Monday, April 11, 2011

Nine years ago

On April 10, 2002, my professor husband and our three children, then 9, 12, and 14, pulled into the driveway of the place we have now called home for nine years. When speaking at conferences, one thing that keeps coming up is that people today don't know how to do all the things we do out here. Well, here's a little secret -- nine years ago, we didn't know any of this stuff either!

Our entire goat herd in 2002. Star (left), my first milk goat,
is still with us at age 12.
Nine years ago, I bought goats because I liked goat cheese. I had no idea that you could make a multitude of cheeses with goat milk beyond the simple chevre that many generically call "goat cheese." I didn't know how simple or difficult it was to make any kind of cheese, but I knew that people had been doing it for thousands of years, so I figured I could learn to do it, too.

Nine years ago, our gardening success amounted to a few tomatoes, peppers, zucchini, and lettuce in our suburban Chicago backyard. But I saw no reason why we couldn't grow most of our vegetables.

Nine years ago, the only homegrown fruit I'd ever eaten were cherries from our Nanking cherry bushes, although we had certainly planted a variety of fruit trees and brambles in our suburban backyard. They all died, but I wanted to try again.

Nine years ago, our livestock consisted of two cats and a poodle. But I figured that goats, cattle, and chickens couldn't be that much harder. Right?

One of our first buff Orpington hens at 3 months.
Nine years ago, I wanted my poultry to be completely free to go wherever they wanted, which meant no fences. I didn't know that chickens love fresh tomatoes and geese love baby lettuce. I ultimately decided that maybe a fence around the garden was not a bad thing.

Nine years ago, we thought the old fence around the east pasture was "good enough" to keep Katherine's horse at home. Then we learned -- again and again -- that if the words "good enough" ever pass our lips, it's not really good enough to do the job. Fences and gates have to be excellent -- period -- or you'll find yourself retrieving animals from all over the countryside.

Nine years ago, I'd never seen a goat give birth or a chicken hatch from an egg. I'd never made cheese or soap. I'd never sheared a sheep or spun yarn from wool. I'd never plucked a chicken.

Katherine, age 10, assisting at our first goat birth in 2003.
Nine years ago, my children didn't know real responsibility. None of us had a real reason to get out of bed in the morning. No one really depended upon us for their lives and well-being. We didn't even depend upon ourselves for much of anything. (Corporate America took care of our needs.)

But nine years ago, we also didn't realize that pain and joy are two inseparable sides of the same coin. Life is not perfect. It never has been, even though advertisers would have us believe that we can have everything we want, just the way we want it. After all, "you deserve a break today!" (and tomorrow and the next day and . . . )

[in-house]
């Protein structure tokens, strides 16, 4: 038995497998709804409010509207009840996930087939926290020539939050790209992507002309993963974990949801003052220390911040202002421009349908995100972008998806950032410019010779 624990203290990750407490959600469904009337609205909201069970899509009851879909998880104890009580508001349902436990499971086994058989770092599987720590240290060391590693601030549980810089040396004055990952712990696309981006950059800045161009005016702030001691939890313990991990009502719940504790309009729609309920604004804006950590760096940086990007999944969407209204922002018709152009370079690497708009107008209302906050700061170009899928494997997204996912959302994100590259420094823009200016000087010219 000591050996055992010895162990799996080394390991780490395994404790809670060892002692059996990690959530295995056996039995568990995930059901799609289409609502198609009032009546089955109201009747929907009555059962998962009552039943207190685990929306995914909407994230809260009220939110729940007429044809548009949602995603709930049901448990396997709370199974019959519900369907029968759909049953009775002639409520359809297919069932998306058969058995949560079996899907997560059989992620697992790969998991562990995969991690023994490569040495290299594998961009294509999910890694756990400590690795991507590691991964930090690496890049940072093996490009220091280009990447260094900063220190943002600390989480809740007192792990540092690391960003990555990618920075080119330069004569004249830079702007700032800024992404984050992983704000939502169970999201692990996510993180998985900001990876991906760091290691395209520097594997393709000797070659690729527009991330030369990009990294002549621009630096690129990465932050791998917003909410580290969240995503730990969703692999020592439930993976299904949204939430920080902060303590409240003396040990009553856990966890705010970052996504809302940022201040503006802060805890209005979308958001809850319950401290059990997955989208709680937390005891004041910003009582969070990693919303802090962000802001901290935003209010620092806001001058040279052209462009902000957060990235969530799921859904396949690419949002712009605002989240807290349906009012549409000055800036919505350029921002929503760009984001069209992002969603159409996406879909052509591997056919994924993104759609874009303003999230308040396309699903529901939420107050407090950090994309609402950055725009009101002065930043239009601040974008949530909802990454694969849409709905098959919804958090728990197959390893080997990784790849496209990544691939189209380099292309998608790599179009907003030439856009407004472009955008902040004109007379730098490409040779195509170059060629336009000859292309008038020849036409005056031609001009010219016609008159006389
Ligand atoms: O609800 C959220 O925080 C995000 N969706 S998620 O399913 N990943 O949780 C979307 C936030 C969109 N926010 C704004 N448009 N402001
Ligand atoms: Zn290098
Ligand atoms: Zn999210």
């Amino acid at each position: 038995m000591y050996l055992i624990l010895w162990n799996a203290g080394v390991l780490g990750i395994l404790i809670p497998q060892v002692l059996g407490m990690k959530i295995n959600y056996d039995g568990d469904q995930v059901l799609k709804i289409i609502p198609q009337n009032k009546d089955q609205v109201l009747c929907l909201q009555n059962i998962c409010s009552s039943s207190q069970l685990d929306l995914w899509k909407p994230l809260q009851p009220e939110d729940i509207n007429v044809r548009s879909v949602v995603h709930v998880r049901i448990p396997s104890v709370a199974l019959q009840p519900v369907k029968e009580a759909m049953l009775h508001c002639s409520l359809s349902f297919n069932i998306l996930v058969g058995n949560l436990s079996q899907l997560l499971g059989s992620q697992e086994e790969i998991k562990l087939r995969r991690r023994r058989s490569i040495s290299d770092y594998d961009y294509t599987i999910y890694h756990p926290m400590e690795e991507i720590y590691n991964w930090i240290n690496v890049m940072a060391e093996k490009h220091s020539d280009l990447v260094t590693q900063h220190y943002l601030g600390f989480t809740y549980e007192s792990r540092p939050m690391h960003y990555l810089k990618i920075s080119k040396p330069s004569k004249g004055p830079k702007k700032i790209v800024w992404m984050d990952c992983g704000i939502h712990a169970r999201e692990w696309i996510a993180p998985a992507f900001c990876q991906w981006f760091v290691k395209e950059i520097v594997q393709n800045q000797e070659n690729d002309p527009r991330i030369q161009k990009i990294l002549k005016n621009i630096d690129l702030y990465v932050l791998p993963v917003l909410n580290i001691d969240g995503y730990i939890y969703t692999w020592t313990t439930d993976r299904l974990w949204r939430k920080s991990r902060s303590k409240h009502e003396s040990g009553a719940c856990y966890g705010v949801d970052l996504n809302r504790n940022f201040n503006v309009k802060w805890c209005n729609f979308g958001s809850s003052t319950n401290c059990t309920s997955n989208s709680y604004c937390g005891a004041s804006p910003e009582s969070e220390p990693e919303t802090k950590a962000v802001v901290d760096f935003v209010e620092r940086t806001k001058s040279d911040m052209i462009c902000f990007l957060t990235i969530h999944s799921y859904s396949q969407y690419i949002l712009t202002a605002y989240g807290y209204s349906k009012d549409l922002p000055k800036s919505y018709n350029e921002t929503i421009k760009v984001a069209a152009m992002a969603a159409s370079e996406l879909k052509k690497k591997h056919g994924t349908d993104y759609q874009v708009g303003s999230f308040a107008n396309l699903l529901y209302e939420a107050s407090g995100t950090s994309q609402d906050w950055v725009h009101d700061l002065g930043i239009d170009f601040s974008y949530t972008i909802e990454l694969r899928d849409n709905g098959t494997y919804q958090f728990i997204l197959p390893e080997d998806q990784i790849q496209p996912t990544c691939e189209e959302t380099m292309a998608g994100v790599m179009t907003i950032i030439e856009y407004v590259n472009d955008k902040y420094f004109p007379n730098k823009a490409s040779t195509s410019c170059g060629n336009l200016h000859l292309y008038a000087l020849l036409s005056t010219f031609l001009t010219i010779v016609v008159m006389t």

In the last nine years, we've learned that the most joyful goat births are those that were the most difficult, but somehow we managed to get through them with live babies. We've learned that we sleep best after a long, hard day of work outside. We've learned to appreciate eating seasonally. We've learned that joy isn't one big destination like Disney World. Joy is all around us, every day. It's in the bouncing of a baby goat, the taste of a stalk of asparagus eaten in the garden, the chirping of a chick trying to hatch itself, the heavenly feel of wool from a sheep that you know personally, the smell of a stew hen cooking on the stove all day.

Nine years ago, I knew I had a lot to learn. I expected to eat healthier, get more exercise, and have fun. But I had no idea how much richer our lives would be after we moved to Antiquity Oaks.


Chris McLaughlin (@Suburban_Farmer) said...

Fabulous post.

I've lived on a small (really small) farm and we learned some of the same things that you did. 13 years ago we moved back to the suburbs...and in June we'll be back on a small (really small) farm. You post reminded me of just how my heart is going to feel pulling up to Hawk Hill in June. :D

Nancy K. said...

what an incredibly beautiful post, deborah! thank you for sharing the joys and the sorrows, as well as the lessons learned, with all of us during the last nine years.


Jordana said...

Beautiful and perfectly said.

SkippyMom said...

Your sense of accomplishment, happiness and pride truly comes through on this post. As well it should.

Congratulations - and hope you have many, many, more.

Spiderjohn said...

Your contentment is evident.

Michelle said...

Happy Anniversary to all of you!

Brownie said...

exellent post - you've accomplished a lot in 9 years.

I'm still trying to get a garden in!

Vegetable Garden Cook said...

Happy anniversary!

Michelle said...

Ooooh...I want! Great post...I wish more people could do what you do!

WorkingGoats4 said...

Wonderful post Deborah!! And I loved the old pictures you posted -- nice to take a look back into "history" to see how you guys got your start! :)

- WorkingGoats4

Oxray Farm said...

Wonderful post!


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